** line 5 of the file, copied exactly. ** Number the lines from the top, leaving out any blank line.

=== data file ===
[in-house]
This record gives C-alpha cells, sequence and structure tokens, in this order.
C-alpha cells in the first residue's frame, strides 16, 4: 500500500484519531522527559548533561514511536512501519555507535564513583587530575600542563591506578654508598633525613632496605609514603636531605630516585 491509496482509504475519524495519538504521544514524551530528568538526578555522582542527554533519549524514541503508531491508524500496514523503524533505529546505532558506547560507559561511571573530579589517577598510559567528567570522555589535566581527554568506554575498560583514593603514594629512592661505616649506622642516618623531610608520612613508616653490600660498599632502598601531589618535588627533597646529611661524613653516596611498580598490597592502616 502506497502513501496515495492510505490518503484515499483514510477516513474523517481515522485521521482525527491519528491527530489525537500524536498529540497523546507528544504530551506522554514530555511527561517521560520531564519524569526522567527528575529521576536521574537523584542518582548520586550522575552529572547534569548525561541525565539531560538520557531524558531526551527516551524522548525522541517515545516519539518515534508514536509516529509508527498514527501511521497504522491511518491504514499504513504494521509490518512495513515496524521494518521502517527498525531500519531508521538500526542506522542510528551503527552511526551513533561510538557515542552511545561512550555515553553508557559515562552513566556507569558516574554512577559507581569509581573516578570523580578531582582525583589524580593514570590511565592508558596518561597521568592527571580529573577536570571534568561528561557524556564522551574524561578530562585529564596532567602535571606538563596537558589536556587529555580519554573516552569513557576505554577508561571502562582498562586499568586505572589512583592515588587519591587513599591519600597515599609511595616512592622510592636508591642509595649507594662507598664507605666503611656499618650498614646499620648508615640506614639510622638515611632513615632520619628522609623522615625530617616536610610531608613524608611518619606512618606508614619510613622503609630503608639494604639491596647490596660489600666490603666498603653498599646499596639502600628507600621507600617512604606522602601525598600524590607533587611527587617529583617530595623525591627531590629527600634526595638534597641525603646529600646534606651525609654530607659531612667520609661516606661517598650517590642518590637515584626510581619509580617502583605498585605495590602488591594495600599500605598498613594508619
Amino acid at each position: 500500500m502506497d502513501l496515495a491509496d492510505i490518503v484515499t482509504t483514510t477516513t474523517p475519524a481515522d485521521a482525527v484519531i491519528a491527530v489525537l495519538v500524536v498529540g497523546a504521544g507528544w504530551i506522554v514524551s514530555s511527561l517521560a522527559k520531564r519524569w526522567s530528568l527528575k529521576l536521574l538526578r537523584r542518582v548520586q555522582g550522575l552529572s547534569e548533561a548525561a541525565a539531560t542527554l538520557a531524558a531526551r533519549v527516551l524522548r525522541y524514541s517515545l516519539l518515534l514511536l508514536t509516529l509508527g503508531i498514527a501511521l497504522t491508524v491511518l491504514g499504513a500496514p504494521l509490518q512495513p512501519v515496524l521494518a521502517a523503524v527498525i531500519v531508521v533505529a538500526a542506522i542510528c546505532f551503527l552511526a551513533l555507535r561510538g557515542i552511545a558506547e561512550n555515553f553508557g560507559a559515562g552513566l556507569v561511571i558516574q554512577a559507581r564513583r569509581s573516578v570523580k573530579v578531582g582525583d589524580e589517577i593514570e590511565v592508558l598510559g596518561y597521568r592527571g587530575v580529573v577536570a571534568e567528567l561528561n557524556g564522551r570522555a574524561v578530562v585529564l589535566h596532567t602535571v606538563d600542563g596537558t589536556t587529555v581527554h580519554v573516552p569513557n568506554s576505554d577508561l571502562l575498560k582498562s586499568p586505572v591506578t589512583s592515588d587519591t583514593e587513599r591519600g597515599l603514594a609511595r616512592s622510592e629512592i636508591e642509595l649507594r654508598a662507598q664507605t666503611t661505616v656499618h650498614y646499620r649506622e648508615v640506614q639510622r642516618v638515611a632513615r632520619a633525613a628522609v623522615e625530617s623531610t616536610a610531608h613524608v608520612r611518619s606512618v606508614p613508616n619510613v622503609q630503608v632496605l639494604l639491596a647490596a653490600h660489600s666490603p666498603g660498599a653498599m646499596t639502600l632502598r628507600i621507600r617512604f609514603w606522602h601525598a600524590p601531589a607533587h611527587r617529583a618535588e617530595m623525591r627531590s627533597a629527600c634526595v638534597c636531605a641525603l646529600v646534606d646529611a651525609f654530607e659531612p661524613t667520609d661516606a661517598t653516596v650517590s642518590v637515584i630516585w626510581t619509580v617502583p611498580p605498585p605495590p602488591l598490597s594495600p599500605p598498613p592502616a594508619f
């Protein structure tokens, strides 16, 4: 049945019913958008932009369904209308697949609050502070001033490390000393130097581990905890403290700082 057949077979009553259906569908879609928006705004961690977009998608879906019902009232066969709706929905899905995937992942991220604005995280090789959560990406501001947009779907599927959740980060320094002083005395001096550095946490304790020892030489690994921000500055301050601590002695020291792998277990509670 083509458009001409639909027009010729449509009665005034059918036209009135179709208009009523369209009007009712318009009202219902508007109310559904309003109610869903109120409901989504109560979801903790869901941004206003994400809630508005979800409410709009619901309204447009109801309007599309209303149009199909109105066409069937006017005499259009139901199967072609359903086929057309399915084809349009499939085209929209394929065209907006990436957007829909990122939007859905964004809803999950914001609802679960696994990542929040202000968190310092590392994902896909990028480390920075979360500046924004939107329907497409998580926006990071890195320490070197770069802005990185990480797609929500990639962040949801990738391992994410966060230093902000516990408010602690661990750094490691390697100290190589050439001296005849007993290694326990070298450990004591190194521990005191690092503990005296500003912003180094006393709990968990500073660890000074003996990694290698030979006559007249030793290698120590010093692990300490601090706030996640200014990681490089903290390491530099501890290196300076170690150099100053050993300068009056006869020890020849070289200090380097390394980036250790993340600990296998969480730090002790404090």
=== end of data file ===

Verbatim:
């Protein structure tokens, strides 16, 4: 049945019913958008932009369904209308697949609050502070001033490390000393130097581990905890403290700082 057949077979009553259906569908879609928006705004961690977009998608879906019902009232066969709706929905899905995937992942991220604005995280090789959560990406501001947009779907599927959740980060320094002083005395001096550095946490304790020892030489690994921000500055301050601590002695020291792998277990509670 083509458009001409639909027009010729449509009665005034059918036209009135179709208009009523369209009007009712318009009202219902508007109310559904309003109610869903109120409901989504109560979801903790869901941004206003994400809630508005979800409410709009619901309204447009109801309007599309209303149009199909109105066409069937006017005499259009139901199967072609359903086929057309399915084809349009499939085209929209394929065209907006990436957007829909990122939007859905964004809803999950914001609802679960696994990542929040202000968190310092590392994902896909990028480390920075979360500046924004939107329907497409998580926006990071890195320490070197770069802005990185990480797609929500990639962040949801990738391992994410966060230093902000516990408010602690661990750094490691390697100290190589050439001296005849007993290694326990070298450990004591190194521990005191690092503990005296500003912003180094006393709990968990500073660890000074003996990694290698030979006559007249030793290698120590010093692990300490601090706030996640200014990681490089903290390491530099501890290196300076170690150099100053050993300068009056006869020890020849070289200090380097390394980036250790993340600990296998969480730090002790404090």